Ah, the grand old traditional Sheffield pub.
Nothing fancy – a pint of Wards, bag of crisps and a box TV in the corner.
Scores of these venerable institutions have shut over the years whether to be replaced by a themed bar, turned into flats or flattened completely. Lots more stand boarded up looking more than a little forlorn.
That’s not to say that Sheffield nightlife isn’t alive and kicking, or that plenty of beer isn’t still flowing around the city of an evening, but few would deny that the nature of the vast majority of pubs has changed.
It is a debate that has raged – often at the bar – for many decades and plenty of books have been written on the topic. Beer has played an important role dating back centuries and its links with working life shouldn’t be underestimated.
Men working on the hot furnaces of our steel industry could down many pints of the golden liquor during a shift just to avoid dehydration. In fact there were often young lads who were employed in large part to fetch pints and make sure the supply never ran dry. It was an essential part of the job when dealing with such extreme temperatures.
In the days when Sheffield’s sewerage left a lot to be desired, beer was also a great way to avoid the germs and bacteria breeding in the city’s water.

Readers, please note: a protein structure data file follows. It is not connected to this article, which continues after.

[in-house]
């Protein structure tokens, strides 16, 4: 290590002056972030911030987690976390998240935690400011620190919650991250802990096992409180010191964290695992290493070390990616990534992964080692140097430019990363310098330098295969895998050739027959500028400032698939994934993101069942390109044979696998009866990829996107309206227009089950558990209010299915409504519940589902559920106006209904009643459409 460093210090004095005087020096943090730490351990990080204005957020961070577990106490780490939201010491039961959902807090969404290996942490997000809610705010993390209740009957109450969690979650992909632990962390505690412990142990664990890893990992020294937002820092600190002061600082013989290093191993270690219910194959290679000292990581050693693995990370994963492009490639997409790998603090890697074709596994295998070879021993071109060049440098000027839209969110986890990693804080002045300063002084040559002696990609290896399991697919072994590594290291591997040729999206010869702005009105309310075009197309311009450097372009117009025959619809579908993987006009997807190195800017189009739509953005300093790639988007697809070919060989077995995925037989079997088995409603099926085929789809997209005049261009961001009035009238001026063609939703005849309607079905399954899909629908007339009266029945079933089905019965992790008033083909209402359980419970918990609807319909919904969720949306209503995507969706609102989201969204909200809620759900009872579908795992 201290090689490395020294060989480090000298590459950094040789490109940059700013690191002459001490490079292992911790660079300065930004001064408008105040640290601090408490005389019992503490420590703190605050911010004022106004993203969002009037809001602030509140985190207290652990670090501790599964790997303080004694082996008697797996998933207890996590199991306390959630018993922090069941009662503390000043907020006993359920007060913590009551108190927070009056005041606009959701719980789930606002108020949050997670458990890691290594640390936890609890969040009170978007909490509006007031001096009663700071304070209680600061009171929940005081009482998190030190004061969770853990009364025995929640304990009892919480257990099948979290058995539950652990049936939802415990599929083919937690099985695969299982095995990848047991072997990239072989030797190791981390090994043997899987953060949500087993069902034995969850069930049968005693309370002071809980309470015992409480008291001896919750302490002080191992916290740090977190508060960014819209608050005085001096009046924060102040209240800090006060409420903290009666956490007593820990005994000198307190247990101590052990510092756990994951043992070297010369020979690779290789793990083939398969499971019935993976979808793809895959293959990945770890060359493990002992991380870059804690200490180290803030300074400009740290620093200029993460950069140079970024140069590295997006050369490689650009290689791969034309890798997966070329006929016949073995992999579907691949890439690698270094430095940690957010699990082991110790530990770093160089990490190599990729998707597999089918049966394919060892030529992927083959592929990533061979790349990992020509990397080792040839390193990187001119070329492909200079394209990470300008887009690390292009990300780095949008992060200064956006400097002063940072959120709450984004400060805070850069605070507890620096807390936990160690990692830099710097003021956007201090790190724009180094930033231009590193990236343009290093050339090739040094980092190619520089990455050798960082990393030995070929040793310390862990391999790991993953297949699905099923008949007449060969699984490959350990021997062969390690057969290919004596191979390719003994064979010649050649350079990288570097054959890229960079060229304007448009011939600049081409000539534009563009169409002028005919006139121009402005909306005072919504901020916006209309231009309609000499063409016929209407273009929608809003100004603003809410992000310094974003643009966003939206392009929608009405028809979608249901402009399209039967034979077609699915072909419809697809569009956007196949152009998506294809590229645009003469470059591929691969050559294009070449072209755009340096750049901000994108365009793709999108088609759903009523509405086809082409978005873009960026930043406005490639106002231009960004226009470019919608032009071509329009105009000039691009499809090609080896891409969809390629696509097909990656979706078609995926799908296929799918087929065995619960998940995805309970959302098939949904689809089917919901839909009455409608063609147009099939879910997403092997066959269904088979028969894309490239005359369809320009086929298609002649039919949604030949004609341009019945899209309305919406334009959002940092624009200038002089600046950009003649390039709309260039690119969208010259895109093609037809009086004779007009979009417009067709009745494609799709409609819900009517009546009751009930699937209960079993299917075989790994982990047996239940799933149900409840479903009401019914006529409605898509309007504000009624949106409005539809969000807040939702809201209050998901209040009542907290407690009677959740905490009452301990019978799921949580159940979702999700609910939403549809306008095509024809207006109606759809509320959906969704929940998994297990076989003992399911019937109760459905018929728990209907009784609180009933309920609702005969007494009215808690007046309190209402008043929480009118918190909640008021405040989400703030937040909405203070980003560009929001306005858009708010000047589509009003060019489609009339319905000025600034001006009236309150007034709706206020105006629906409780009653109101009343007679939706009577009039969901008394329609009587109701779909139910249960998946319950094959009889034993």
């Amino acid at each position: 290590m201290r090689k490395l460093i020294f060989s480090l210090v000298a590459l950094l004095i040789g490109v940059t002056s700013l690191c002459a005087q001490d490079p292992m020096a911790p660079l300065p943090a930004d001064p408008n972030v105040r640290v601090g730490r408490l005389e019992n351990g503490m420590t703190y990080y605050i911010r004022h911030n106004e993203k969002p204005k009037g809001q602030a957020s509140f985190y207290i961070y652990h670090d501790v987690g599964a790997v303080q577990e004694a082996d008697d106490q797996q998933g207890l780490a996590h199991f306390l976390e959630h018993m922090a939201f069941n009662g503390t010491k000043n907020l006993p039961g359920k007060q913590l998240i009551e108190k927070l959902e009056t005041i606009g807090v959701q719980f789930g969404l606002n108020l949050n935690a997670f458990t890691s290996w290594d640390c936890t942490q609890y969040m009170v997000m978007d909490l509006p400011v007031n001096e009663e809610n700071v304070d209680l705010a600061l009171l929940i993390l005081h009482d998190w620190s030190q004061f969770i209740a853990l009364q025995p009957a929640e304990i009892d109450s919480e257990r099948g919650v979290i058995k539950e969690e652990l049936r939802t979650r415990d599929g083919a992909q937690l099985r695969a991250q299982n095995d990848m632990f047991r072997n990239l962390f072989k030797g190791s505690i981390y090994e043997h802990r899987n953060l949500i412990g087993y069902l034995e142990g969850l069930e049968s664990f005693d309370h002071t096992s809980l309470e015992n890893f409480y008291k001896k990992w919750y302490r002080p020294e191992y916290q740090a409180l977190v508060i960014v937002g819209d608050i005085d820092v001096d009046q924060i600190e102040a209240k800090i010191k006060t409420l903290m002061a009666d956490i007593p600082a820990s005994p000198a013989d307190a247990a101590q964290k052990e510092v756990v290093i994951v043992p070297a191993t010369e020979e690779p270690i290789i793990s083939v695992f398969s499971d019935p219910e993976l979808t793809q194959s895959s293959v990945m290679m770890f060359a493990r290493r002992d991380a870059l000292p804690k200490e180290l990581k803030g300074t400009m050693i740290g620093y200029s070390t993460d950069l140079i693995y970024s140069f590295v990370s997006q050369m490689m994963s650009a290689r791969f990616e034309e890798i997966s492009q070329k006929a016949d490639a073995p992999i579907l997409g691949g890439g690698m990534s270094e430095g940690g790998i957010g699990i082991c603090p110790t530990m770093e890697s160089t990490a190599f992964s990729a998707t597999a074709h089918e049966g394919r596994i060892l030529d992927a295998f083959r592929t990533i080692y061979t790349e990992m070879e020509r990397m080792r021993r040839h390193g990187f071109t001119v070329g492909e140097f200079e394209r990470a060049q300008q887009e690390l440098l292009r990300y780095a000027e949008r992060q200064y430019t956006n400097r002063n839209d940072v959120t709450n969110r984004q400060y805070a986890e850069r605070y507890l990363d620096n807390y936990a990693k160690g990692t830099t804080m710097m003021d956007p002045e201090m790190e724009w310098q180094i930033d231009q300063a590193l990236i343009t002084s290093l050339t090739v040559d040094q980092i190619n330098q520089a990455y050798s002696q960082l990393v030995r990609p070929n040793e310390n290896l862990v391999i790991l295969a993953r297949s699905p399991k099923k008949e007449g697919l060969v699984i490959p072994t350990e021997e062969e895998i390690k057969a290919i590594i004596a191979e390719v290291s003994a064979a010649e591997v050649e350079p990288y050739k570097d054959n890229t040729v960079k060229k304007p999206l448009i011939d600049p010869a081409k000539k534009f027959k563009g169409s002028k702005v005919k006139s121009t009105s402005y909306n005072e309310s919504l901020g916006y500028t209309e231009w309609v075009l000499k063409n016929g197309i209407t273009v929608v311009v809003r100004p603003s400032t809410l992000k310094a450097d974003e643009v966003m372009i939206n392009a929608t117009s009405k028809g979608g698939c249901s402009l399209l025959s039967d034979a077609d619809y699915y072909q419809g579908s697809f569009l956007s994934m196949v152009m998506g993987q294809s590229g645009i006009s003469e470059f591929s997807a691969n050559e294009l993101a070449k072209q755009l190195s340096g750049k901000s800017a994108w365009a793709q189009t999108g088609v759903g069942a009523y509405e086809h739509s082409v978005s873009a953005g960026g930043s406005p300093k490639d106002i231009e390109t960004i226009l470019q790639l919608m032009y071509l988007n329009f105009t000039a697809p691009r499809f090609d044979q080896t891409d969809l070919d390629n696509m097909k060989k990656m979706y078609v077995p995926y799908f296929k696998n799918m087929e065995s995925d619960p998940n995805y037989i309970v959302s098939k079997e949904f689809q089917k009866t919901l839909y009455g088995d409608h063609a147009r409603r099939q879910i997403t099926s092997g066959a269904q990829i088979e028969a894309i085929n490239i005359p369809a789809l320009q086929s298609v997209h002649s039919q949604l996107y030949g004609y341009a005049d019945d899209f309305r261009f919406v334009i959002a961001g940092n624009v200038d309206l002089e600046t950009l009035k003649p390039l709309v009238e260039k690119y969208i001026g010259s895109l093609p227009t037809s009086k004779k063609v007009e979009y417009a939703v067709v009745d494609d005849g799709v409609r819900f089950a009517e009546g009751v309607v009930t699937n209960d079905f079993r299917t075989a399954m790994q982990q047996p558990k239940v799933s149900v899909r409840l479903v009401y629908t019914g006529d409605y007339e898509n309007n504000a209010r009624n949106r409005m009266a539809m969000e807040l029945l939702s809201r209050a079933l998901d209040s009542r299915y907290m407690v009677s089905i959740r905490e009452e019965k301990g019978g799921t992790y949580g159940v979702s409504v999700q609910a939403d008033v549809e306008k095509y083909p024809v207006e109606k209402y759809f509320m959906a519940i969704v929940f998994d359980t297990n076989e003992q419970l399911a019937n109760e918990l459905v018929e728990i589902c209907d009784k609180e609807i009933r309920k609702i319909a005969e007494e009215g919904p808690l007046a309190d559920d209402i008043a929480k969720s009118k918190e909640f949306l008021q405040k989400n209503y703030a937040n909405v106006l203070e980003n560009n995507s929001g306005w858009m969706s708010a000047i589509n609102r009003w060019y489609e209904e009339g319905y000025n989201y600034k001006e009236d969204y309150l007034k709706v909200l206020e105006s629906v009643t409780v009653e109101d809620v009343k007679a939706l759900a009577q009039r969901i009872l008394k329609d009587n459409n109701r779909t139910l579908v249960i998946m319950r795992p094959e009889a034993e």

Pubs have played an equally essential role. They were not only a social place to mix with friends but over the centuries have been the place where wages were paid and a roaring fire was always available when the same couldn’t be said of home.
In 1881 there were over 1400 licensed premises in the district although many of them would have been simply serving beer in the back yard to takeaway or in the living of a simple terraced home.
So where did the beer come from? Sheffield is now rightly proud of the number of micro-breweries springing up across the city. seemingly bringing the industry full circle. Yet in the 1880s there were more than 30 breweries in Sheffield and the city boasted one of the largest brewing industries in the country.
Beer, pubs, breweries … all are inextricably linked with our city’s history.